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At Disneyland's Pixar Place Hotel, hang out with Bing Bong and fall in love with animation

They say you shouldn't sleep where you work, but Pixar chief Pete Docter means it at as a compliment when he says that Disneyland's reimagined Paradise Pier Hotel — now branded to the Emeryville-based animation powerhouse — is like "walking into Pixar."

An exaggeration, sure, but the Pixar Place Hotel entryway that greets guests echoes some of the branding seen on the company's official campus, thanks to a large desk lamp — a nod to Pixar's "Luxo Jr." short and the "i" in Pixar's logo — atop a ball with a red star. Likewise the mix of character designs and encased maquettes that dot the check-in area.

But the chilled-out takes on Pixar soundtracks, splashes of color and a couch that nods to Heimlich the caterpillar from the film "A Bug's Life" ever-so-slightly shift the tone. There's still an underlying corporate campus feel, but the aim is something warm, inviting and slightly whimsical — check the back of the lobby couch that acts as a jumping-off point for wall sketches of Remy from "Ratatouille."

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The feel — part art gallery, part lounge — is a drastic improvement from the hotel's Paradise Pier days, when its entry corridors felt more like commuter spaces than comforting ones. The revamp of the Paradise Pier Hotel into the Pixar Place Hotel is the latest reinvention for the place of lodging at 1717 Disneyland Drive. Walt Disney Co. acquired the Anaheim property in 1995, when the 15-story building was known as the Pan Pacific Hotel, but its Paradise Pier Hotel days were likely numbered when the Paradise Pier section of Disney California Adventure became Pixar Pier in 2018.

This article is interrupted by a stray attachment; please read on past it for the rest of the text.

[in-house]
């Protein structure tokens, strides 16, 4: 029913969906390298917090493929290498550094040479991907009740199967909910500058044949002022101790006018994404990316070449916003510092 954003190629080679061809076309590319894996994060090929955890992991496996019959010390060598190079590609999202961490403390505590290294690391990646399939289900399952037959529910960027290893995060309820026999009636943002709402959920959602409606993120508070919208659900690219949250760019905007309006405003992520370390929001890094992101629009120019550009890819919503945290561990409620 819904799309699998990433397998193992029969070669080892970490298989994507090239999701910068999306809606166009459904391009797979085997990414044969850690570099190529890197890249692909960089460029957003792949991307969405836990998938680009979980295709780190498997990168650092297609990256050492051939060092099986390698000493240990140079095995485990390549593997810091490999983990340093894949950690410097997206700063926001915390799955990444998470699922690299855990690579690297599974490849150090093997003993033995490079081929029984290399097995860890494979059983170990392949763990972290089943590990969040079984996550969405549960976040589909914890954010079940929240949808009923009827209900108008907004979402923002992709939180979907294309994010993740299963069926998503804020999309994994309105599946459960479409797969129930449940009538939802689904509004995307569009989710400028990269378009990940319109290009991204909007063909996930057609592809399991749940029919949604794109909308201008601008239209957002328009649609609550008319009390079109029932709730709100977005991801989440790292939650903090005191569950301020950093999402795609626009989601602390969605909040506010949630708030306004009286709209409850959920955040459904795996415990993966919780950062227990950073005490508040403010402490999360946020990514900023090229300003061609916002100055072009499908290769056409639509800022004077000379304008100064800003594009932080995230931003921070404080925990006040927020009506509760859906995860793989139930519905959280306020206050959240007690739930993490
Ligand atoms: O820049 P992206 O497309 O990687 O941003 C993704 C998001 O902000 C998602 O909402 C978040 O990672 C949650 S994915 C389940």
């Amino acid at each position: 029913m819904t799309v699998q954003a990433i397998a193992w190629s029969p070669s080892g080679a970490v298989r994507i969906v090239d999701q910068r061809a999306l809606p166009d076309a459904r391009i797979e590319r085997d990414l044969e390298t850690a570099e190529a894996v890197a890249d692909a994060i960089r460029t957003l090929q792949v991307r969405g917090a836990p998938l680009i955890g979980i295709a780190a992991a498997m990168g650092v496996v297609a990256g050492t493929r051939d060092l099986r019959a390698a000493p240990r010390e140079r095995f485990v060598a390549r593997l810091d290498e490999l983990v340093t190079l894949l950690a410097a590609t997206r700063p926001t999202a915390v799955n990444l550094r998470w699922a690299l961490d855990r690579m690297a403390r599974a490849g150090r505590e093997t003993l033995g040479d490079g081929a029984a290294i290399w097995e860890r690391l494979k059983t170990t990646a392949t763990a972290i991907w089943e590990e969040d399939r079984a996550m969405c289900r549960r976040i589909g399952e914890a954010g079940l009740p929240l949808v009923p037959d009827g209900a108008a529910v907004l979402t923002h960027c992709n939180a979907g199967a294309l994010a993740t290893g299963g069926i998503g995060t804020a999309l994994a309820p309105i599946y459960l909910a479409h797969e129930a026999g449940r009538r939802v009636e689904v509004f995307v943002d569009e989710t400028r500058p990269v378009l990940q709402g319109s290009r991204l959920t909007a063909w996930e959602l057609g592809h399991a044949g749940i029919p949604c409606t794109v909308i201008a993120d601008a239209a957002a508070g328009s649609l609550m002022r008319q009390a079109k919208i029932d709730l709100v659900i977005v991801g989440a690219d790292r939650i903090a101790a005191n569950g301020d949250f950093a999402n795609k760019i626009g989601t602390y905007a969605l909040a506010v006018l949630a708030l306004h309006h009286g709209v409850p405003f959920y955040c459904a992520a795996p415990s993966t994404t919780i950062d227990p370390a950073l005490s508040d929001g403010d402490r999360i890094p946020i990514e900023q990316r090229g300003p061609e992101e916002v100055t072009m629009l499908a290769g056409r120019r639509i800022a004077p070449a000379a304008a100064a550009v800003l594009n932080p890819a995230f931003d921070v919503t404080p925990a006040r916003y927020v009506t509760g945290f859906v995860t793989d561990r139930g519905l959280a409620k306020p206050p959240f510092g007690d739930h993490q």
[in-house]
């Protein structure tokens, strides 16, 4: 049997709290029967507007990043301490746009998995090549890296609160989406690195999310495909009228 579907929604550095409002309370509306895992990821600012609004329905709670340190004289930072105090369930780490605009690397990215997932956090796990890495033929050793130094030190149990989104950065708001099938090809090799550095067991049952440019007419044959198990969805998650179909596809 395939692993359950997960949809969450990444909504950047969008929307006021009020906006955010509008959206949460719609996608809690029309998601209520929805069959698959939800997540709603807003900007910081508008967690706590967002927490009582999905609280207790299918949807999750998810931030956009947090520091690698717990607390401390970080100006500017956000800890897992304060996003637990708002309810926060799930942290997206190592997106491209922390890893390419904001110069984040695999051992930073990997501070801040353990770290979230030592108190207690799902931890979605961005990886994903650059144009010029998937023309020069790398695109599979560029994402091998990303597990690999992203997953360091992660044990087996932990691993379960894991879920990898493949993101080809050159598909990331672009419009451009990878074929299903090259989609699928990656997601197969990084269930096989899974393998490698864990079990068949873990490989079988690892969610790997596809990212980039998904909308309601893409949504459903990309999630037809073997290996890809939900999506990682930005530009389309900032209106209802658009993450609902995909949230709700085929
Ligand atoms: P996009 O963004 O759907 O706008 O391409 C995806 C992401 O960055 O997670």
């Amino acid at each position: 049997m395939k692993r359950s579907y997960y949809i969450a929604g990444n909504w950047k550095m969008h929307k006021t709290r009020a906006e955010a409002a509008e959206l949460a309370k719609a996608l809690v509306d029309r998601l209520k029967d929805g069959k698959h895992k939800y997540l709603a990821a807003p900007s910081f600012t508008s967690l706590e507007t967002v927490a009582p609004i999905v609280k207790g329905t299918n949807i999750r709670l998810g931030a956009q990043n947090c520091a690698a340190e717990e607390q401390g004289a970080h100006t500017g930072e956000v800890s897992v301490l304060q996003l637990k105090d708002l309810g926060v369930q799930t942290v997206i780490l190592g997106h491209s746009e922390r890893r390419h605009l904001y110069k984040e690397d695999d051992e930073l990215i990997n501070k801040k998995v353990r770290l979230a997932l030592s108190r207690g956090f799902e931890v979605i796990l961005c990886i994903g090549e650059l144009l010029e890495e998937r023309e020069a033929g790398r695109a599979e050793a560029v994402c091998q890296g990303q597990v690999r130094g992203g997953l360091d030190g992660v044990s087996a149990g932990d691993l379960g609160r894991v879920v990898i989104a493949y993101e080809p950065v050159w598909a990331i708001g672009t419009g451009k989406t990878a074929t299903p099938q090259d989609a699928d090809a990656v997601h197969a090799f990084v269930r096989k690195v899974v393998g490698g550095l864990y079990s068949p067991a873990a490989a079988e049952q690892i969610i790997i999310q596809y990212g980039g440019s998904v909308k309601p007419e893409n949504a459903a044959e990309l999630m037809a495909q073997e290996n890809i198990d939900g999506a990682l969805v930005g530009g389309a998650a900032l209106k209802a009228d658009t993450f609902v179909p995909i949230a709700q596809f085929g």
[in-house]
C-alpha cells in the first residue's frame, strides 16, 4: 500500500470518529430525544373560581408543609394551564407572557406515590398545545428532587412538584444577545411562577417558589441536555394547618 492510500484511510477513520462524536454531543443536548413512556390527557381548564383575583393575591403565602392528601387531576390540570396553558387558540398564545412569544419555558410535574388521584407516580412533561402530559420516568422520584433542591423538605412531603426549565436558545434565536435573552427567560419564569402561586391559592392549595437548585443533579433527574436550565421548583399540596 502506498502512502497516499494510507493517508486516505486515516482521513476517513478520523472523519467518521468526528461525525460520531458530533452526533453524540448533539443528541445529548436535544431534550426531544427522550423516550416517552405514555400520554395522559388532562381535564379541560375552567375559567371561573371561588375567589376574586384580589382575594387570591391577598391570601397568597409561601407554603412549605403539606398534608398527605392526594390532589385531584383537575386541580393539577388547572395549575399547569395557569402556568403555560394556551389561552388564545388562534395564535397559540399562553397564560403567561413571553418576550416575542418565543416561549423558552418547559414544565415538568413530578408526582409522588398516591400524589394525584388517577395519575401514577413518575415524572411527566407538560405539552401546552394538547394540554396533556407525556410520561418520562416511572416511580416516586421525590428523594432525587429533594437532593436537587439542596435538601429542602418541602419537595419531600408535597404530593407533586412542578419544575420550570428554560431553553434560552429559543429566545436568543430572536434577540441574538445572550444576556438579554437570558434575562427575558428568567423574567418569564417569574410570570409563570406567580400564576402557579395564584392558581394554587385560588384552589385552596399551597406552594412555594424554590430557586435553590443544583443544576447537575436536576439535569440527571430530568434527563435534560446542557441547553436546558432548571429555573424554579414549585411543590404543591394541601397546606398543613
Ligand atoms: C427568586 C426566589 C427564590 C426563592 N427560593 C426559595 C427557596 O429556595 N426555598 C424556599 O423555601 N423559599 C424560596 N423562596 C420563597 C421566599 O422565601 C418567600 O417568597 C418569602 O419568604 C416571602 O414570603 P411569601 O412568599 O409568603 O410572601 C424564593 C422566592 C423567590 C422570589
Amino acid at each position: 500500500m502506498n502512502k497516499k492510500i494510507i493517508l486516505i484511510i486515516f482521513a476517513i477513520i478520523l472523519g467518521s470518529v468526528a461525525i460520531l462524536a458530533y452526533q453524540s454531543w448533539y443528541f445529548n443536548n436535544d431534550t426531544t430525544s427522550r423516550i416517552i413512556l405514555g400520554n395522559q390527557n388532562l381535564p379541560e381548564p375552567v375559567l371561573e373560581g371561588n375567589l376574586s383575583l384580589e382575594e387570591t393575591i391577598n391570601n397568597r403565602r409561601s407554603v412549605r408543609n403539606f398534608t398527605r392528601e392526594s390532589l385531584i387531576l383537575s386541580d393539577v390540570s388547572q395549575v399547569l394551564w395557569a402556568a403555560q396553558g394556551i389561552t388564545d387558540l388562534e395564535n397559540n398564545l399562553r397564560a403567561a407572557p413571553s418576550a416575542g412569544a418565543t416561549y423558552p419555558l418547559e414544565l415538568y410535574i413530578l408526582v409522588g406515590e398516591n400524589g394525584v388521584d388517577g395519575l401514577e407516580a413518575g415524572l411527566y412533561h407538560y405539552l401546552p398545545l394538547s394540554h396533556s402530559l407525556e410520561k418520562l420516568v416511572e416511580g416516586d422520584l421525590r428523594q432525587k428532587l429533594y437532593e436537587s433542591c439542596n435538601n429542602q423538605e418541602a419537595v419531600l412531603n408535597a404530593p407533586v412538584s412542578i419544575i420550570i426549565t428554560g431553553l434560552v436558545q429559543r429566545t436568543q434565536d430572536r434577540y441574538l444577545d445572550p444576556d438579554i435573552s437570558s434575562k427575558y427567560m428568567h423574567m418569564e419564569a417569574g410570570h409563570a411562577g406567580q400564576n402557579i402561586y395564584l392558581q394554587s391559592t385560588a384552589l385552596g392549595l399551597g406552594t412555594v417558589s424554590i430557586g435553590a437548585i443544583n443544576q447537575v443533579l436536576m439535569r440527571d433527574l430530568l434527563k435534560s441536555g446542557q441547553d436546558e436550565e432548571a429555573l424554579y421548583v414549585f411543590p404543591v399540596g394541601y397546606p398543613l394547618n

"For those of you who are into the creative process, I think you'll be really happy," said Docter at the hotel's opening ceremony this week. "This hotel really celebrates that. You get to see rough drawings, color studies, animation sketches."

There's more to know if you're considering a stay at the Pixar Place Hotel. Here's what stood out from a tour of the property.

Achieving the Pixar tone

Disney likes to say that the Pixar Place Hotel is "Pixar-themed." That's not fully accurate, as the hotel is more Pixar-branded than it is themed, as a theme is an idea or a recurring art motif. Think of the California Craftsman look of the Disneyland Resort's Grand Californian Hotel & Spa or the Midcentury Modern feel of the Disneyland Hotel next door.

The Pixar Place Hotel is striving for a contemporary theme that splits the difference between playfulness and elegance. This is evident in the cleaner look of the hotel from the outside, as it has been repainted white with subtle strips of color. Inside, there are cool, museum-like grays and whites that are broken up with intentional touches that celebrate the art of animation.

The floor, for instance, is accentuated with not-so-hidden stainless steel caricatures of Pixar characters. The maquettes, from films such as "Monsters Inc." and "Finding Nemo," are framed in glass cases with illuminated color panels. And near the rear of the lobby, wall sketches, which Disney said were painted by Pixar artists, evolve into lit CGI-like wire-frame portraits, attempting to show the evolution from hand-drawn to computer animation.

The red panda from "Turning Red" is shown in various animation styles.
The art of the Pixar Place Hotel aims to show the evolution of computer animation. (Todd Martens / Los Angeles Times)